Fig. 2

R-mode vs. Q-mode cluster analysis of Belly River vertebrate microfossil sites. Dinosaur Provincial Park sites indicated with blue text and triangles. Milk River/Manyberries sites indicated with red text and circles. Coloured regions note environments associated with indicated sites and taxa: yellow terrestrial, green transitional, blue marine

Redundancy analysis

Redundancy analysis (RDA) was carried out on the percent difference dissimilarity matrix computed from the Belly River Group microsite relative abundance dataset, with stratigraphic interval (a proxy for temporal change), depositional setting (site-specific sedimentological characteristics), palaeogeographic sampling location (DPP or MRM), and palaeoenvironment (as reconstructed for the broader area or interval within the geological formation) as explanatory factors (Fig. 3). Broad overlap exists in sites preserved as crevasse splays or in-channel deposits, with these two representing the depositional setting of the vast majority of sites (Fig. 3a, red and green polygons), though sites preserved as shoreface deposits did cluster separately from other sites (Fig. 3a, blue polygon). Palaeogeographic sampling location was effective at separating site clusters in certain situations, such as for sites in the time-equivalent portion of the upper Oldman and pre-LCZ Dinosaur Park formations (Fig. 3b, dark red and blue polygons). When expanded to all sites, sampling location did not produce distinct clusters, and broad overlap was found relating to the position of lower Belly River Group sites from Milk River and upper Belly River Group sites from DPP (Fig. 3b, light red and blue polygons). When the stratigraphic interval of each site was analyzed as a clustering variable, considerable overlap was found and no directional organization could be found that would be consistent with a linear relationship through time (Fig. 3c). Sites from the lower and middle (Comrey sandstone) Oldman Formation (Fig. 3c, purple and yellow polygons) plotted adjacent to one another, with a broad overlapping distribution of sites from the upper Oldman and pre-LCZ Dinosaur Park formations (Fig. 3c, green polygon). Most Foremost Formation sites (Fig. 3c, blue polygon) plotted between pre-LCZ Dinosaur Park Formation sites from high in stratigraphic section (Fig. 3c, sites of green polygon with more negative positions on first RDA axis), near the boundary with the LCZ, and sites from within the Lethbridge Coal Zone itself (Fig. 3c, light blue polygon). The exception to this was the ‘SPS’ site, which plotted most closely to lower Oldman Formation sites. When using palaeoenvironment as a factor, sites were assigned to one of four settings, based on their lithology and predominant fauna: (1) marine, (2) transitional, (3) terrestrial (paralic; lower coastal plain), and (4) terrestrial (alluvial; upper coastal plain). The two terrestrial groupings correspond to the palaeoenvironmental conditions from which the vast majority of dinosaur fossils are known, and represent the two primary environmental regimes discussed in previous studies of dinosaur environmental sensitivity and/or provinciality/endemism [17, 9, 19, 20, 2225, 36, 37, 4245, 49, 70]. Three non-overlapping grouping were obtained: one for sites with palaeoenvironments reconstructed as marine (Fig. 3d, blue polygon), one for sites reconstructed as transitional and preserving a mix of marine and terrestrial sedimentological features and taxa (Fig. 3d, purple polygon), and a final grouping for sites reconstructed as being terrestrial (Fig. 3d, green and yellow polygons). Sites with terrestrial palaeoenvironments were further subdivided based on their prior associations with more paralic, lower coastal plains (Fig. 3d, green polygon) or more alluvial, upper coastal plains (Fig. 3d, yellow polygon). These further subdivisions followed a clustering pattern consistent with other sites, with more inland terrestrial sites plotting further from marine and transitional sites than more coastal plain terrestrial sites. Despite this trend, considerable overlap exists between more coastally influenced terrestrial sites and more alluvial terrestrial sites, indicating that the two cannot be considered truly distinct for the purpose of site clustering.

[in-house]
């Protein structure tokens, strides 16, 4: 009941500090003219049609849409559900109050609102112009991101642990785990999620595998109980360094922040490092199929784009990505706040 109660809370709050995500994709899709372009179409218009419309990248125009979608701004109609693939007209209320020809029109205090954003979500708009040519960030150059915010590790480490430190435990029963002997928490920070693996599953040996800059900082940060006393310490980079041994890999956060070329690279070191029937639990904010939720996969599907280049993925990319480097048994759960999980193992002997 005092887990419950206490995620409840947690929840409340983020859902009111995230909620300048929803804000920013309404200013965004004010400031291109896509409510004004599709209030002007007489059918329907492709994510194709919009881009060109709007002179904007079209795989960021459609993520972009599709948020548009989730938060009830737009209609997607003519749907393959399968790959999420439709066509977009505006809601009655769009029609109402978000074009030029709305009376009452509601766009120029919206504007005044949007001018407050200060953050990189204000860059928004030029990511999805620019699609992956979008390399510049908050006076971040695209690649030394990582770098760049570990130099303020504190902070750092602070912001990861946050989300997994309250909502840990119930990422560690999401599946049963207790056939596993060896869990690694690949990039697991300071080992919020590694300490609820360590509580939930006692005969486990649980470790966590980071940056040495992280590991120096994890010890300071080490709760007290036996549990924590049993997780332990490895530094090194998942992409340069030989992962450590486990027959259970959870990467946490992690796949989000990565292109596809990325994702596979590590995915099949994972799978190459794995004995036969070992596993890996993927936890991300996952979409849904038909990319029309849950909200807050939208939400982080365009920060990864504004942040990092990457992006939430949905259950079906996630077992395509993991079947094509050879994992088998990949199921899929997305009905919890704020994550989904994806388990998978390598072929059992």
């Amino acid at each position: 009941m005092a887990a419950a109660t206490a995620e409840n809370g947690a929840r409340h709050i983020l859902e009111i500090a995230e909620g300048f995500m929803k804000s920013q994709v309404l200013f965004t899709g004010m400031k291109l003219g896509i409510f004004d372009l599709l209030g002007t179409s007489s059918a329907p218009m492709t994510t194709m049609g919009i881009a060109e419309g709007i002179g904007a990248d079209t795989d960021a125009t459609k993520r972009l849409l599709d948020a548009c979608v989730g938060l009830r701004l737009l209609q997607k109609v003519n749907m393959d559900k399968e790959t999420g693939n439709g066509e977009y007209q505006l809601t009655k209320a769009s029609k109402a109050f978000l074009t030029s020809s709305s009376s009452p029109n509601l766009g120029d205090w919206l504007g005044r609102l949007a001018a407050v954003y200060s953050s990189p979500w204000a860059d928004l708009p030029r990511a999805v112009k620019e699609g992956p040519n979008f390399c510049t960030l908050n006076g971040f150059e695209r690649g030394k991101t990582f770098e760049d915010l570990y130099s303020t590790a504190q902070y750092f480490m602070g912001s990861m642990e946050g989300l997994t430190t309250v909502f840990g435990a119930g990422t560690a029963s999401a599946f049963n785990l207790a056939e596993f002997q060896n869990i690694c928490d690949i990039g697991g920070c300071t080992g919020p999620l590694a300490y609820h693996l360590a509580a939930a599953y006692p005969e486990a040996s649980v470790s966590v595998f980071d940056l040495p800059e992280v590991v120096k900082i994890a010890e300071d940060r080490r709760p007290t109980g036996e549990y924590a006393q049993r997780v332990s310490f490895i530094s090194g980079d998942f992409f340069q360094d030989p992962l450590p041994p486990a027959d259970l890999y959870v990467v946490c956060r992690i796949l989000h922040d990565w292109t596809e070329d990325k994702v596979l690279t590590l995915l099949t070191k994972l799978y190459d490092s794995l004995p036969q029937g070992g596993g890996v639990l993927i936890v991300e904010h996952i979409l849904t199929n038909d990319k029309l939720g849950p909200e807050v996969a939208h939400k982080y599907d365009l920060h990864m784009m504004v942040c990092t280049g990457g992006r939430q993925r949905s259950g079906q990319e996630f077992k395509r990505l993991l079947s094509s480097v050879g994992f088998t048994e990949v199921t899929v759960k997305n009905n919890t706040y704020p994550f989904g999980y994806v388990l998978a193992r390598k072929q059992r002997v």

Fig. 3

Redundancy analysis of Belly River Group vertebrate microfossil site data and associated environmental factors. a Depositional setting; b palaeogeographic sampling location; c stratigraphic interval; d palaeoenvironmental setting. Subdivisions within each environmental factor noted in associated legends

Pair-wise site assemblage similarity